1. It’s not as simple as that. Social Darwinism existed, indeed it pre-dated Darwin. Its most famous, but by no means sole, crime, was the slaughter of the Irish after 1845: as the Irish saying justly put it, “God sent the blight, but the English made the famine”. The blight struck all of Europe, including countries like Prussia which notoriously lived on potatoes; but only the Irish starved. They starved because the British government, the richest in the world, consciously decided to let them. And they did so because they had become convinced – as the Times said in a memorable leader – that the slaughter of the Irish was the working out of beneficent economic forces in favour of a higher order of society and culture. This was classical textbook economics in action: “do not interfere with the operation of the markets”. The same theories caused the obstinate resistance against every step to ameliorate to some degree the horrendous working conditions in nineteenth-century mines and factories. By the late nineteenth century, Social Darwinism, battered by the long and victorious criticism of this sort of thing, but buoyed by the universal Victorian belief in “progress”, had reached a kind of mannerist/baroque phase in which almost anything could be justified by Darwin and evolution. A good few conscious Social Darwinists, for instance, were pacifists, certain that evolution would condemn “lower” forms of social life and competition in favour of “higher” and more efficient ones. At the same time, especially in Prussia, but also everywhere in the spreading colonial holdings of the white West, it was being used to justify aristocracy, paternalism, and racism. (The colleagues of the great German historian Mommsen were so astonished at finding that he opposed slavery, that they decided he was mentally ill.) Eugenics was something like a bastard child of Social Darwinism – its founder Francis Galton was both utterly racist and imbued with the theories of his cousin Charles Darwin – in that it did not believe in the survival of “upper” or “better” types through natural selection, but intended to help selection along; and it was not just popular, but central to social thinking, in most of the West, until the trials of Nuremberg showed an appalled world what an eugenistic state would really be like. Even so, eugenicism has only gone underground; it is clear that it dominates the medical profession, for instance.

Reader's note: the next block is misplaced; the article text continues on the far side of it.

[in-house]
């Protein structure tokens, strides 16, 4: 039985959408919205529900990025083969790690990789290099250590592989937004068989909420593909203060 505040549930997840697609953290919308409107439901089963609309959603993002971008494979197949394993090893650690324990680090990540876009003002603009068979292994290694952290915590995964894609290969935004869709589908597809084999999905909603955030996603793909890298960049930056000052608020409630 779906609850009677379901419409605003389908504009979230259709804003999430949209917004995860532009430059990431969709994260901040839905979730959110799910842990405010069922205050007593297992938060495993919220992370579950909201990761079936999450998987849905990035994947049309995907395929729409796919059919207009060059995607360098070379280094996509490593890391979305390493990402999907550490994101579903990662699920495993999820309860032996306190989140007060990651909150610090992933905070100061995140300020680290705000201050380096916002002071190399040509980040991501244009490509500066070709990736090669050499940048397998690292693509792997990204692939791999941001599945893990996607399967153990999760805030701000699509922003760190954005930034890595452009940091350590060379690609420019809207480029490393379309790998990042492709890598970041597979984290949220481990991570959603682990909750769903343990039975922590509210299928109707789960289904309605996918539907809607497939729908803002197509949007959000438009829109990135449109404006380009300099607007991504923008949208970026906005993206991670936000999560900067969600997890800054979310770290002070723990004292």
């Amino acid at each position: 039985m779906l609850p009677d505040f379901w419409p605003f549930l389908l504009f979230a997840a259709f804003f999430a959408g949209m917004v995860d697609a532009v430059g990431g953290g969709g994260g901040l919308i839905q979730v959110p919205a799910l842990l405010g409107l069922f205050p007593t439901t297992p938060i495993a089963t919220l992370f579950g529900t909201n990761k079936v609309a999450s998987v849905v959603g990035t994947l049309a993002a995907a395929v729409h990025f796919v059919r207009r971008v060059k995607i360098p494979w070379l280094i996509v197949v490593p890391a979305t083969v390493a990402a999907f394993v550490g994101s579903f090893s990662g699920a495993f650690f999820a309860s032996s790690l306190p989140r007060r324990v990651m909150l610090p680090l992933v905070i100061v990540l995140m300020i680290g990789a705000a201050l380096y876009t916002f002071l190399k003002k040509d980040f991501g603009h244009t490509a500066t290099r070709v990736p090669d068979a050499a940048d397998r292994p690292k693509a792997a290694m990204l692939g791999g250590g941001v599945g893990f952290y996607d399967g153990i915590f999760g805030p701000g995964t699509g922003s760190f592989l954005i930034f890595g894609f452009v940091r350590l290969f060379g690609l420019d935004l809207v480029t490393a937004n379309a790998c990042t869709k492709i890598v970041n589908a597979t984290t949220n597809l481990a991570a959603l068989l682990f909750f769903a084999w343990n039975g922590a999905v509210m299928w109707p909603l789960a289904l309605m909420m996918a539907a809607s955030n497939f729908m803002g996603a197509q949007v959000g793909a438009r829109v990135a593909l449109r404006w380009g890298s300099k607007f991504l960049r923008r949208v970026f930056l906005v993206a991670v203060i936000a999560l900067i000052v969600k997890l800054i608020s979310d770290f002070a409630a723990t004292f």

Where, in all this, does Andrew Carnegie fit? Well, those who read his writings tell me that he was an intolerable humbug. He came out of Scotland one generation after Carlyle, and seems to have been afflicted by some of the same mental pathologies – to do with the drift and degeneration of Scottish Presbyterianism. A humbug may do the right thing for the wrong reason. He certainly was a Social Darwinist of the “left”, “progressive” kind, believing in the success of “superior” forms over “inferior” ones, but his methods show that he had no problem whatever with crushing whatever he regarded as inferior by brute force, corruption, deceit and fraud. After all, if you are the ambassador of a higher form of mankind, you are justified.

    • “They starved because the British government, the richest in the world, consciously decided to let them. And they did so because they had become convinced – as the Times said in a memorable leader – that the slaughter of the Irish was the working out of beneficent economic forces in favour of a higher order of society and culture. This was classical textbook economics in action: “do not interfere with the operation of the markets”.”

      The conditions that produced the potato famine were as a direct result of the British constantly interfering in Irish markets for the benefit of Great Britain. Contrary to popular myth the Brits did undertake widespread famine relief, but much of it was inept. Some British officials did not weep, to say the least, over the death of a quarter of the population of Ireland, but most of the calamity was caused by ineptitude rather than malice or some great scheme.

      • Contrary to popular myth the Brits did undertake widespread famine relief, but much of it was inept. It was inept for a reason, and it completely ceased after 1847, when the mood I described took hold. But even before 1847, the English were intervening according to their vicious textbook obsessions. Even Peel, the least loathsome of the lot, was more concerned about the Irish “not being encouraged in their spendthrift ways” than about their dying, and so put so many idiotic conditions about the relief that it was inefficacious. Trevelyan, the man who led Irish policy in1846, was worse; and after Trevelyan, it was sheer ruination. To pretend that the Irish were not murdered by British adhesion to their damned textbook and their even more damned ethnic cliches is as much as to pretend that Pol Pot had nothing to do with the slaughter of another couple of million victims for the sake of another economic theory (Marxism). By 1848, the British were rejoicing at the idea of Irish extinction, and I am not, repeat not, exaggerating.